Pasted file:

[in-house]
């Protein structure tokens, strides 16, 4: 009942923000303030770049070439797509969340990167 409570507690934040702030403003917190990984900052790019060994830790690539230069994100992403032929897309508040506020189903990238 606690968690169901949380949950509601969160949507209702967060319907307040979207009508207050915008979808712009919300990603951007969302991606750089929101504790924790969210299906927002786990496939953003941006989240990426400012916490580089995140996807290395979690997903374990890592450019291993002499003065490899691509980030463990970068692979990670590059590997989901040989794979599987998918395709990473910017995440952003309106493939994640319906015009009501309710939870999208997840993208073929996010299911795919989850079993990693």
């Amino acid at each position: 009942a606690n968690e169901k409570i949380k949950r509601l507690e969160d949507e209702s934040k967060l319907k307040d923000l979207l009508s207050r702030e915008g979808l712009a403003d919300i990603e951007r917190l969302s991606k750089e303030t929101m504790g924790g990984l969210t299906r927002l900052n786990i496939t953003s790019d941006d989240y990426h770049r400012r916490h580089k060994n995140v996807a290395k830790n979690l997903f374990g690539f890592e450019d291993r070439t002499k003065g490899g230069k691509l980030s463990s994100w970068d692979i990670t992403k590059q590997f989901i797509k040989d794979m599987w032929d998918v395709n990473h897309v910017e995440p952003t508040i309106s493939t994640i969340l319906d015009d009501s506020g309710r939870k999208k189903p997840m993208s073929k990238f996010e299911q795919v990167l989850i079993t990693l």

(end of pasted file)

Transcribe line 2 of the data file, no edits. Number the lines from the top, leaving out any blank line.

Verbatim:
């Protein structure tokens, strides 16, 4: 009942923000303030770049070439797509969340990167 409570507690934040702030403003917190990984900052790019060994830790690539230069994100992403032929897309508040506020189903990238 606690968690169901949380949950509601969160949507209702967060319907307040979207009508207050915008979808712009919300990603951007969302991606750089929101504790924790969210299906927002786990496939953003941006989240990426400012916490580089995140996807290395979690997903374990890592450019291993002499003065490899691509980030463990970068692979990670590059590997989901040989794979599987998918395709990473910017995440952003309106493939994640319906015009009501309710939870999208997840993208073929996010299911795919989850079993990693």